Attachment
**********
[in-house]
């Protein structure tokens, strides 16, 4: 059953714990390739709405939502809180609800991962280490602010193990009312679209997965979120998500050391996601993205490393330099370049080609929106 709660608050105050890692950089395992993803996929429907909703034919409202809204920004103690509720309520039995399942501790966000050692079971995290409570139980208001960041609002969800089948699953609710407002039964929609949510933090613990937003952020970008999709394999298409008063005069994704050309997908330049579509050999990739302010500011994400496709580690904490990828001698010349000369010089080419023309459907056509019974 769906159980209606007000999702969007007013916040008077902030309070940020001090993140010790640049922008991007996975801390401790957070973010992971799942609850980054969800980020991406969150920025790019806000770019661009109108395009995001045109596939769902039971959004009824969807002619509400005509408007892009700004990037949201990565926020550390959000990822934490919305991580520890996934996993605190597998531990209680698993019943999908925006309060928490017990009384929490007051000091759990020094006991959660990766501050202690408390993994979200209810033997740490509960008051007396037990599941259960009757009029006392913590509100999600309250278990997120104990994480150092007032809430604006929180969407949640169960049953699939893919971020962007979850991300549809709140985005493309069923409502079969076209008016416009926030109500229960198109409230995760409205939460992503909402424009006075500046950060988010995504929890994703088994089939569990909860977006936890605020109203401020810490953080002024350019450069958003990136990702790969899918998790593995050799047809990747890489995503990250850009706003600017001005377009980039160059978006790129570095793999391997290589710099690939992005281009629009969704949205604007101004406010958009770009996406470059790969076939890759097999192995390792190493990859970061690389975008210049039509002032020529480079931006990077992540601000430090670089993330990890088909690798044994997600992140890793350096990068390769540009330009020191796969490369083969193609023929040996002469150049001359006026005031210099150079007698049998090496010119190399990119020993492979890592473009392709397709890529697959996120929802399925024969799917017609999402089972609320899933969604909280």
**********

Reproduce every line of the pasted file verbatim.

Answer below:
[in-house]
């Protein structure tokens, strides 16, 4: 059953714990390739709405939502809180609800991962280490602010193990009312679209997965979120998500050391996601993205490393330099370049080609929106 709660608050105050890692950089395992993803996929429907909703034919409202809204920004103690509720309520039995399942501790966000050692079971995290409570139980208001960041609002969800089948699953609710407002039964929609949510933090613990937003952020970008999709394999298409008063005069994704050309997908330049579509050999990739302010500011994400496709580690904490990828001698010349000369010089080419023309459907056509019974 769906159980209606007000999702969007007013916040008077902030309070940020001090993140010790640049922008991007996975801390401790957070973010992971799942609850980054969800980020991406969150920025790019806000770019661009109108395009995001045109596939769902039971959004009824969807002619509400005509408007892009700004990037949201990565926020550390959000990822934490919305991580520890996934996993605190597998531990209680698993019943999908925006309060928490017990009384929490007051000091759990020094006991959660990766501050202690408390993994979200209810033997740490509960008051007396037990599941259960009757009029006392913590509100999600309250278990997120104990994480150092007032809430604006929180969407949640169960049953699939893919971020962007979850991300549809709140985005493309069923409502079969076209008016416009926030109500229960198109409230995760409205939460992503909402424009006075500046950060988010995504929890994703088994089939569990909860977006936890605020109203401020810490953080002024350019450069958003990136990702790969899918998790593995050799047809990747890489995503990250850009706003600017001005377009980039160059978006790129570095793999391997290589710099690939992005281009629009969704949205604007101004406010958009770009996406470059790969076939890759097999192995390792190493990859970061690389975008210049039509002032020529480079931006990077992540601000430090670089993330990890088909690798044994997600992140890793350096990068390769540009330009020191796969490369083969193609023929040996002469150049001359006026005031210099150079007698049998090496010119190399990119020993492979890592473009392709397709890529697959996120929802399925024969799917017609999402089972609320899933969604909280």